I went to see Jupiter Ascending, having as usual avoided all pre-release reading and spoilers. All I knew about it was that a couple of people I follow on Twitter had felt moved to defend it, like this, for example:
People! They gave us SCIENCE FICTION!!! Get out there and support #JupiterAscending
— Jen Foehner Wells (@Jenthulhu) February 8, 2015
I wasn’t sure what to expect and I ended up pleasantly surprised. I can see why it’s going to struggle at the box office, however. There was so much world-building and so much exposition that for a non-fan of the genre it would soon reach information overload. But, for a long-term SF reader, there was nothing here that wasn’t familiar from any number of short stories and novels. In terms of plot, there wasn’t a lot to go on. The thing with science fiction is that it is so often the world building that matters – the implied narrative of how things came to be as they are is the plot, so in terms of this film, it’s the background of the interstellar empire and the cultivation of human life on various planets in order to harvest it.
There is something of a kitchen sink approach to this film. Interstellar empire? Check. Faster-than-light travel? Check. Immortality achieved through some hideous and unethical process? Check. A labyrinthine central bureaucracy? Check. An anchor character to whom all this is new? Check.
So I’ve read stories in which humans are genetically spliced and get wings and stuff (“New Light on the Drake Equation” by Ian R Macleod, for example). I’ve read stories in which the ultra rich can achieve immortality while regular people continue to endure desperate (and relatively short) lifetimes (“Beggars in Spain” by Nancy Kress, for example). You could point to all kind of antecedents, but the Wachowskis have taken the credit for an original screenplay. I believe the idea was to create a fiction world that could be turned into a franchise. If it flops at the box office, then maybe not, and so much the better. The Matrix wasn’t terribly successful in its sequels.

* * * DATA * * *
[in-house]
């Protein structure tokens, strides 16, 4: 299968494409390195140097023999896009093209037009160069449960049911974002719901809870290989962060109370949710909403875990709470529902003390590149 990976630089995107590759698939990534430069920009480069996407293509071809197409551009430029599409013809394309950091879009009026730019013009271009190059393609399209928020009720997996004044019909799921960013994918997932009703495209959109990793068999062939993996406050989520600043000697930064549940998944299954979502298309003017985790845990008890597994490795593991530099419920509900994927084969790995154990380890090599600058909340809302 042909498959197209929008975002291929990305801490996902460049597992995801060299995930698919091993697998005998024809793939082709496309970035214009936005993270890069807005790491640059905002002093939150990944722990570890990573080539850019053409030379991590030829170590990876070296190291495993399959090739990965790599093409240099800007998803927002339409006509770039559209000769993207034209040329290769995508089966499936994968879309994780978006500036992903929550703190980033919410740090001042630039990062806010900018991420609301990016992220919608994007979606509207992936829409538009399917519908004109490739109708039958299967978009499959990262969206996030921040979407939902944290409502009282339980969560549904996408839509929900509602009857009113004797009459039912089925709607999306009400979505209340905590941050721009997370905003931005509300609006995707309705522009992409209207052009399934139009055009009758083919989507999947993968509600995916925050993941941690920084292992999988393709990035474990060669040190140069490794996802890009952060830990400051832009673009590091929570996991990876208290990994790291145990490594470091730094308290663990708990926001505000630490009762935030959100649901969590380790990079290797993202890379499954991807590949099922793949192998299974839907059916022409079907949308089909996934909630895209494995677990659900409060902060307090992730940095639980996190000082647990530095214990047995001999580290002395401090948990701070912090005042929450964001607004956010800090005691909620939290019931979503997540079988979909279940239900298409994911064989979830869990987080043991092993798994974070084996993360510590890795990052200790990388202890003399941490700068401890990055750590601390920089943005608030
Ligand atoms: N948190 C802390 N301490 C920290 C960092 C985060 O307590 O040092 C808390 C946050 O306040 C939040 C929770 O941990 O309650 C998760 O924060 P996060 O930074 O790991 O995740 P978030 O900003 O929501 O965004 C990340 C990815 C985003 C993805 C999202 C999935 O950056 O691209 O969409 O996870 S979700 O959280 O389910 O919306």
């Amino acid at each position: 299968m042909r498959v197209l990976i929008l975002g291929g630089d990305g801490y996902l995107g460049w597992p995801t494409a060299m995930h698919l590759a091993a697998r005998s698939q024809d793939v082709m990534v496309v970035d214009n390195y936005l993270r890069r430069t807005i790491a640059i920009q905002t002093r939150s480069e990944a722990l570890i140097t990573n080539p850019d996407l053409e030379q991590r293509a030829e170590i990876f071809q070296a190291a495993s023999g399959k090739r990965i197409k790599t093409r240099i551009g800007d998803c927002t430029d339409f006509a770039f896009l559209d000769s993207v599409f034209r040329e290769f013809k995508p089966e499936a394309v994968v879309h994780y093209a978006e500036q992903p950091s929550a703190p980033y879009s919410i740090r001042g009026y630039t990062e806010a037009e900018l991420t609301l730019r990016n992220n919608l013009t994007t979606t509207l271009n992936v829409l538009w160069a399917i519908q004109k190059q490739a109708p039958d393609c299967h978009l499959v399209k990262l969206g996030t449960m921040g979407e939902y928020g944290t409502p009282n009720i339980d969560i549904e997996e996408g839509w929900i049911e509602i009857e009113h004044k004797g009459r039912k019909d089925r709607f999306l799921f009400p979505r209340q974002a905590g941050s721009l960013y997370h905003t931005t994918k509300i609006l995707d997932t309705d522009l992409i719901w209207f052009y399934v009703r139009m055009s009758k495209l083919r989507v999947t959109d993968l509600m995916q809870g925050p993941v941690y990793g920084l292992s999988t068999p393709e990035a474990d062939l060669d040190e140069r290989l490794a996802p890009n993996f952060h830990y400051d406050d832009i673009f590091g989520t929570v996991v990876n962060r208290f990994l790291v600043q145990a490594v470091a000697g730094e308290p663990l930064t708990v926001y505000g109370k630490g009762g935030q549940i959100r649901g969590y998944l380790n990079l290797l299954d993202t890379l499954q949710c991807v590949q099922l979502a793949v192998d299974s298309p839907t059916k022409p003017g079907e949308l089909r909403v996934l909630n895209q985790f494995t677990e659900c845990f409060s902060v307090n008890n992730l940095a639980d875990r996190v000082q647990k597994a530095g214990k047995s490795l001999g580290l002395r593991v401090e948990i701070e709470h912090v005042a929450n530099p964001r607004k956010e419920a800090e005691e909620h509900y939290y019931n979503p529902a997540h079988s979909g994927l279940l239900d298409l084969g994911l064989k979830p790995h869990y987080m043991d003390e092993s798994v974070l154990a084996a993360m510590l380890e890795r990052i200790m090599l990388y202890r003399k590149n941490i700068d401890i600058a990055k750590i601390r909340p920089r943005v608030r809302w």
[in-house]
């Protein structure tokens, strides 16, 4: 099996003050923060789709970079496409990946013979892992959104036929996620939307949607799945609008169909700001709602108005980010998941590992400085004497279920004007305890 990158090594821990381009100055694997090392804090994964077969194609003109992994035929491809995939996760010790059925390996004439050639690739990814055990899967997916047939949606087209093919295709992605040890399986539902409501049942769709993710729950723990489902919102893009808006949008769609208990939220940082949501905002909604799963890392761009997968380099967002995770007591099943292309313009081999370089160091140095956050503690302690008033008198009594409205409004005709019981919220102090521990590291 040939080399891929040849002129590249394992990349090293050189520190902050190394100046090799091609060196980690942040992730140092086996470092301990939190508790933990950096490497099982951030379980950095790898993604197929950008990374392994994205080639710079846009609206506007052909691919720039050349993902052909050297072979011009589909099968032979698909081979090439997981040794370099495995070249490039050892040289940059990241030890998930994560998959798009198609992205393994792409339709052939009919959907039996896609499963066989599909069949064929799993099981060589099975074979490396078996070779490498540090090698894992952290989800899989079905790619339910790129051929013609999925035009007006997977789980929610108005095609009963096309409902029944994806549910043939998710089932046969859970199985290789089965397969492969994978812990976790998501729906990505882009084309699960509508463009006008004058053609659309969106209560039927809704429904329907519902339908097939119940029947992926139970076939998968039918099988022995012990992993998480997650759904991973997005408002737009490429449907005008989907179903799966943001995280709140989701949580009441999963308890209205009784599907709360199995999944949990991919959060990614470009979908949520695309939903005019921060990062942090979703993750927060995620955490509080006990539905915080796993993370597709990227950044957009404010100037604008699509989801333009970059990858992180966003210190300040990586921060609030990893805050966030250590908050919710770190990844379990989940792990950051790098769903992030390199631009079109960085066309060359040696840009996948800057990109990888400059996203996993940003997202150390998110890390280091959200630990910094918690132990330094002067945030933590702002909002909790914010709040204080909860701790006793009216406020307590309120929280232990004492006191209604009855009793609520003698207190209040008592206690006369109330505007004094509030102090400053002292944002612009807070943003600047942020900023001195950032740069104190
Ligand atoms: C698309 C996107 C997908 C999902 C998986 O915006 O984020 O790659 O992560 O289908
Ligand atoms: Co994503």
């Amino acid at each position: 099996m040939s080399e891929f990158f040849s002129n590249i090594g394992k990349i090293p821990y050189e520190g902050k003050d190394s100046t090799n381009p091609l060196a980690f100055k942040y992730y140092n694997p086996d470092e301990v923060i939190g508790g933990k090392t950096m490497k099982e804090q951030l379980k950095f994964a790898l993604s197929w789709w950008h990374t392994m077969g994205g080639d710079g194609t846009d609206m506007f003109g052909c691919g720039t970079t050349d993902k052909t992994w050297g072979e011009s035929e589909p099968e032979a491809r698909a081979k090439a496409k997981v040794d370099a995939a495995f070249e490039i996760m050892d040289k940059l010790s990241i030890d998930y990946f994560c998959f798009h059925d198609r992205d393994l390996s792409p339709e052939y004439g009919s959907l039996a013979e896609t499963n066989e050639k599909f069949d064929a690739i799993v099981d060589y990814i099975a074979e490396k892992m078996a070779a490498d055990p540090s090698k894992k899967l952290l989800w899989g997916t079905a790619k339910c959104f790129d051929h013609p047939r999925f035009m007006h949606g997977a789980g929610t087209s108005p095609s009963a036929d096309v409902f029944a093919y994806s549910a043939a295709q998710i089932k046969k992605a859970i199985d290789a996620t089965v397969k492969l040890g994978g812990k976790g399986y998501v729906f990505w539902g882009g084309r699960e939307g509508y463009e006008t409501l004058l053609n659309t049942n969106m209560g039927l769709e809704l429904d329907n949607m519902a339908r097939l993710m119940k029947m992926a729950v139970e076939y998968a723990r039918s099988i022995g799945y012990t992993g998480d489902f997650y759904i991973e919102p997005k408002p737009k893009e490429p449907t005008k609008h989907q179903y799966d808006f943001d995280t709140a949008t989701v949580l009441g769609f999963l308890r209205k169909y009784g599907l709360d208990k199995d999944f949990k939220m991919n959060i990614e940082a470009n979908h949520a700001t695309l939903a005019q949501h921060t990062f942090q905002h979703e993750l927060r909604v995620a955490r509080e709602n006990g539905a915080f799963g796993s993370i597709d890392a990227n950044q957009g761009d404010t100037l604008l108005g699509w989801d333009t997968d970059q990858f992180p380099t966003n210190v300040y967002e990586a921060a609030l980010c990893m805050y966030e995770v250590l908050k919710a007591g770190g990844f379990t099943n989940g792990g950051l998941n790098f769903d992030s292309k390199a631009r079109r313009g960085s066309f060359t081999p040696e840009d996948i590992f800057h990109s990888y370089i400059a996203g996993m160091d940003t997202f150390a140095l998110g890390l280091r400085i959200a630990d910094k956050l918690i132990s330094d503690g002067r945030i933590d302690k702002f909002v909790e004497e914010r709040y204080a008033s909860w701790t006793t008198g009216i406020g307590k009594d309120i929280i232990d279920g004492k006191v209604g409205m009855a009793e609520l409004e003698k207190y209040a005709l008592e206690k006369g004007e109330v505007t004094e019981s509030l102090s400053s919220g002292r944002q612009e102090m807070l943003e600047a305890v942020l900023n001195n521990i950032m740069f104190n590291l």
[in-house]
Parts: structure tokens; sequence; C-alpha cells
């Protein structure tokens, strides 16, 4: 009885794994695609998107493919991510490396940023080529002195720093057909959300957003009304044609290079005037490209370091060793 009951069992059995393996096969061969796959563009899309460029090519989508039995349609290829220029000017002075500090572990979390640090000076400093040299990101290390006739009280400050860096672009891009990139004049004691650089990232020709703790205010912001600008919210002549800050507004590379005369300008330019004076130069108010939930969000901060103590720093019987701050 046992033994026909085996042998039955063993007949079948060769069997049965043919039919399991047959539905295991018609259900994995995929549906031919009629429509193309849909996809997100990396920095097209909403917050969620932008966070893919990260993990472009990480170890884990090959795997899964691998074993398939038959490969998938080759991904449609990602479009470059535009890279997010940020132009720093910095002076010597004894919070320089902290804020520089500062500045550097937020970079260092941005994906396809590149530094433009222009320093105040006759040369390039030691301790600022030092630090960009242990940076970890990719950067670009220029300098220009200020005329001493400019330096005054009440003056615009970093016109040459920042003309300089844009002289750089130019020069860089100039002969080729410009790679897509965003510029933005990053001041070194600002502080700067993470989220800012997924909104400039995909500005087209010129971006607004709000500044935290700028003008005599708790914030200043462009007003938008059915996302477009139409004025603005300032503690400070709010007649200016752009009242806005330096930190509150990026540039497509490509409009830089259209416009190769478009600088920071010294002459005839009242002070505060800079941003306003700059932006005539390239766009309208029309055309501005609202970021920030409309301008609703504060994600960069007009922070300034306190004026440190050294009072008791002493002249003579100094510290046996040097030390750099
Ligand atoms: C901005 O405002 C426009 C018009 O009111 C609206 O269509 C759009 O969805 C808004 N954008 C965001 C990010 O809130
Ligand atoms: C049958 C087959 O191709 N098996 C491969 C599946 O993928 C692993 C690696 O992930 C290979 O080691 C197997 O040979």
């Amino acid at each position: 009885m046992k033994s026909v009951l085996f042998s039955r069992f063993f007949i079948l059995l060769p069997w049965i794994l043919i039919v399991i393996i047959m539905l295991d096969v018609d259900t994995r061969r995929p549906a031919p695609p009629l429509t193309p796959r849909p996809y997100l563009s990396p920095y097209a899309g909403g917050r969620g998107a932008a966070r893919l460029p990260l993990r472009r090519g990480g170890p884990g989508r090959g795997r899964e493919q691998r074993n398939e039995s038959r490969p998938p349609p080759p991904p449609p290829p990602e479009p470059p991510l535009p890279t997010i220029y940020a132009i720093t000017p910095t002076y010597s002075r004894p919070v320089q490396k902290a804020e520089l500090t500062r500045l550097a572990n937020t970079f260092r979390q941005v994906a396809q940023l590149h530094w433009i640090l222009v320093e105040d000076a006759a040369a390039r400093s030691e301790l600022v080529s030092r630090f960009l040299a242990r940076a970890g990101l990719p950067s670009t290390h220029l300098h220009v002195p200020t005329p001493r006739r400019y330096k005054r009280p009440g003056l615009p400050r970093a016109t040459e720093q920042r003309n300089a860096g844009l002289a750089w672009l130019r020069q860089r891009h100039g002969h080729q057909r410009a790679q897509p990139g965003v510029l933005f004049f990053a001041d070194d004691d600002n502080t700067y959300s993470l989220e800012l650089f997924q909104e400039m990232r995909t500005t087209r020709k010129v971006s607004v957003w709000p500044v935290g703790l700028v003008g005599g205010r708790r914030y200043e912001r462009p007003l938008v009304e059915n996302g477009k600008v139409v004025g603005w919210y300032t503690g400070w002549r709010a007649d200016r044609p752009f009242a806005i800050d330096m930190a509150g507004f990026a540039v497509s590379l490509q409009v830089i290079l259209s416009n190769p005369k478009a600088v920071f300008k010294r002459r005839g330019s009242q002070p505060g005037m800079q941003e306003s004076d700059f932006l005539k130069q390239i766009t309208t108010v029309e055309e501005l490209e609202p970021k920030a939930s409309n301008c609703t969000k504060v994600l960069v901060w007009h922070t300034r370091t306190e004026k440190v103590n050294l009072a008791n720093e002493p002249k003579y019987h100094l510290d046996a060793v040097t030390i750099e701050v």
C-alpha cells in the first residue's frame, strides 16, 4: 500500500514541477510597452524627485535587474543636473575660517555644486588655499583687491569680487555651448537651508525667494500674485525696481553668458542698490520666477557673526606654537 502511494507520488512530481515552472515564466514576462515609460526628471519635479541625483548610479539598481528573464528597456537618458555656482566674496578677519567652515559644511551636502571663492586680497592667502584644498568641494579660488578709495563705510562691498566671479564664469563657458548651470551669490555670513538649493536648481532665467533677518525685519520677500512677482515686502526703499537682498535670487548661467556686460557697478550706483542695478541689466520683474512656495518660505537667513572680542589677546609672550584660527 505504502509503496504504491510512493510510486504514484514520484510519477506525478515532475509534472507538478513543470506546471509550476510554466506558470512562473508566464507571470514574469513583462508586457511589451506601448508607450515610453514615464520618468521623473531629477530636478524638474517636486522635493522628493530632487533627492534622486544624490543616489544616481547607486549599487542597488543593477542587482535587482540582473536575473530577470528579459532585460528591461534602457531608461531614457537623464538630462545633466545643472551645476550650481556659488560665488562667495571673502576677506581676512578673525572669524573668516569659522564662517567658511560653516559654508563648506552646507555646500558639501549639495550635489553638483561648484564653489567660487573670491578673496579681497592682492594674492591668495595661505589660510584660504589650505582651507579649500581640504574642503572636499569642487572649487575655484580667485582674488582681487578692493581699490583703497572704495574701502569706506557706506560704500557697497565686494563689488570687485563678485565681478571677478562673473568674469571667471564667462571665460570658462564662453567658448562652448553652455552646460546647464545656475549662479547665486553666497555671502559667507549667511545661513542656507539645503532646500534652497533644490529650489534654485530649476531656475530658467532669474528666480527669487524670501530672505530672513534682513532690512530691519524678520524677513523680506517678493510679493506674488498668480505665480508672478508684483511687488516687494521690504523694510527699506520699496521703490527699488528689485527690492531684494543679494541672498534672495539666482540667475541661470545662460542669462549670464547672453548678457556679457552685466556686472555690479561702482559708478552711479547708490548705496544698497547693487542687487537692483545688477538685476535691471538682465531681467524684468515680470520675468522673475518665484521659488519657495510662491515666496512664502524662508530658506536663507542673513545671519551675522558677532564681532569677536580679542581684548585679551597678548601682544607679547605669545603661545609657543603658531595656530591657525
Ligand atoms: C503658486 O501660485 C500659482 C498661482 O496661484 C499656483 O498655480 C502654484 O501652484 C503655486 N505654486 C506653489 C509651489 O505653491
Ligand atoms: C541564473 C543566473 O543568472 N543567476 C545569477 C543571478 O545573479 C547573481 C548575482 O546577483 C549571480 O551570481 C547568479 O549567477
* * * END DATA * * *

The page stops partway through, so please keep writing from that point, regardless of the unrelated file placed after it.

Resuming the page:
Apart from all the good, solid, science fiction ideas, the film’s visuals were also spot on. There were moments (approaching the centre of the interstellar civilisation) that looked like the cover art for any number of classic science fiction novels. From the ships to the cityscapes, the crowd scenes and the shots from orbit, the art direction was excellent. The costumes, too, played with lots of ideas from myriad sources.
On the negative side, there were too many lengthy peril-free CGI-driven action sequences. They say they used stunts for much of the action, but it was still a bit of a yawn that could have lost 20 minutes from its length without adversely affecting the plot exposition.
In the end, it wasn’t so much a genre film as a film about the genre. The kitchen sink approach meant that it didn’t quite hang together as a movie regular punters would want to see, while at the same time paying homage to the genius of science fiction, its ability to build worlds and ask questions about humanity like no other genre. As a commercial property, it may fail, but as one of the very rare examples of proper science fiction in the movies, it succeeds.